Do you ever wonder why a customer would come to a smaller store instead of going to a larger chain store where the prices may be lower? They do it, every day—just drive around your local shopping centers and look at all the small stores. The ones that have been there a long time or have opened other locations are doing something right, so what is it?
Here are some ideas to make your store the preferred destination over the larger chain stores:
- Provide better customer service.With the owner present more often, customers expect to receive more attention. As a small-business owner, you can train your employees better so they are happier in their jobs, which will show in their actions.
- Have an informed sales staff. Staff members at a small store tend to have better merchandise knowledge, training, and supervision, so they are better able to help customers decide on the correct items. That also means fewer returns and complaints, as well as happier customers.
- Have the owner on the premises. Customers love to see and talk to the top person at a business; it gives them a feeling of importance. Saying hello and thanking customers in your store goes a long way in building loyalty.
- View every sale as important. A small store needs every sale and every customer, and that need is usually conveyed across the counter. Without repeat business, how can a small business survive?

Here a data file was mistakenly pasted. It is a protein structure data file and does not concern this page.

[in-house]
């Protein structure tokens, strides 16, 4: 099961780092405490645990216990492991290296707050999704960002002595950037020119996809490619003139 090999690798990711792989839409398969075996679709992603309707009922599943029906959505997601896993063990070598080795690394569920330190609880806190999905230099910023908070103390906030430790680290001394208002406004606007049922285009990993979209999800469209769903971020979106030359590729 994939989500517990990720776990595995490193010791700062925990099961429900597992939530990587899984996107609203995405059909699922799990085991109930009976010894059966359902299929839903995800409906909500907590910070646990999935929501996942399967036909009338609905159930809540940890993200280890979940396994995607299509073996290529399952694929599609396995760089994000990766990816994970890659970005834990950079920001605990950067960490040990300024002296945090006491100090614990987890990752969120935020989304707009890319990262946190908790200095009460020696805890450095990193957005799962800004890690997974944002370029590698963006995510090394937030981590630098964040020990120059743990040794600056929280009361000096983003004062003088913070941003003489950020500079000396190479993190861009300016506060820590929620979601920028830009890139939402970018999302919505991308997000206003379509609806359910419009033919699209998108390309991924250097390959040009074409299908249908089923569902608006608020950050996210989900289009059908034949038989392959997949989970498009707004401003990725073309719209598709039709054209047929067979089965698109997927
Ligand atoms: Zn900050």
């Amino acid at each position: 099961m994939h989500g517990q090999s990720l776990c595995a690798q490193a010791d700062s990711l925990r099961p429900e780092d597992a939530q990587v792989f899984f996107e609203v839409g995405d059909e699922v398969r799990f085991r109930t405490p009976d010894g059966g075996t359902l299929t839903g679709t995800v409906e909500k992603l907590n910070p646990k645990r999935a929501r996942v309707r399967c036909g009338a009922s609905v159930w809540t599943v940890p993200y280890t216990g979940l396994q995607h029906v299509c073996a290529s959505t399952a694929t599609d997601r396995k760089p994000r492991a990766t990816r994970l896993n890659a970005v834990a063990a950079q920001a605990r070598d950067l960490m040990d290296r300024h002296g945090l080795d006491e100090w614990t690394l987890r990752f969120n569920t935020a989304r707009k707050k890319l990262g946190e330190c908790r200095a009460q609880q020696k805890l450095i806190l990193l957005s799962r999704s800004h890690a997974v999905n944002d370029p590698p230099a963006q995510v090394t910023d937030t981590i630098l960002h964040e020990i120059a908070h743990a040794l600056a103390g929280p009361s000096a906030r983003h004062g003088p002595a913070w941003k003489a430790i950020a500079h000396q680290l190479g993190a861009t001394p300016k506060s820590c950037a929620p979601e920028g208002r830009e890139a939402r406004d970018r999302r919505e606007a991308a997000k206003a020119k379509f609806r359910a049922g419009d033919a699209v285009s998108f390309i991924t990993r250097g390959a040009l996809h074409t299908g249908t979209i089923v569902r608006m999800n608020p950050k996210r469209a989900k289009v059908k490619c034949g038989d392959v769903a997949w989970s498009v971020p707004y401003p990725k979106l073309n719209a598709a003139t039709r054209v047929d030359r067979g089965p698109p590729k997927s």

- Get to know your customers and your employees. Employees usually stay longer at smaller stores because they are treated well, and customers feel comfortable knowing the staff. Nothing makes a customer feel more important or comfortable than a greeting by name: “Hello, Mrs. Mitchell.”
- Offer specialty items. These are things customers can’t find elsewhere and chain stores don’t carry because of lower demand. This might include different items for special occasions. Customers will visit more often to see what’s new.
- Stock quality products. A small store can’t take the chance of selling inferior or poorly made products. Products that perform well will build loyalty and encourage repeat customers.
- Offer faster checkout. Most customers want shorter waiting
times. When they’ve made their selections, customers want to pay for them and move on to something else; waiting in line is wasted time. If you see a checkout line building up, you can jump in and help.
- Provide customer education. An informed staff can advise customers on how to complete a project, how to select a color scheme, how to use special features of products, and so on. Time spent helping a customer cements a relationship and keeps customers coming back.
- Feature a comfortable store layout. Have more interesting and pleasing displays with related and complementary items grouped together. It makes a pleasant shopping experience.
- Offer easier returns and exchanges. Show that you value your customers’ time by trying to efficiently resolve returns or exchanges of merchandise.
- Allow special orders. As a small store, you can order items that customers request and know that the customers will be back in to purchase them.
- Have consistent quality and prices. This way, customers are secure in the knowledge that there won’t be any surprises, such as higher prices or poorer quality, when they come back to the store. They feel there is fair value in their purchases.
Are these the things that customers feel about your store? Can you implement the ones you’re missing? Doing so will make customers forego the hassle of the big stores and will keep your cash register ringing. A small store not only can stay in business; it can prosper in spite of big discount competition. Price only comes into play when you don’t have much else to offer.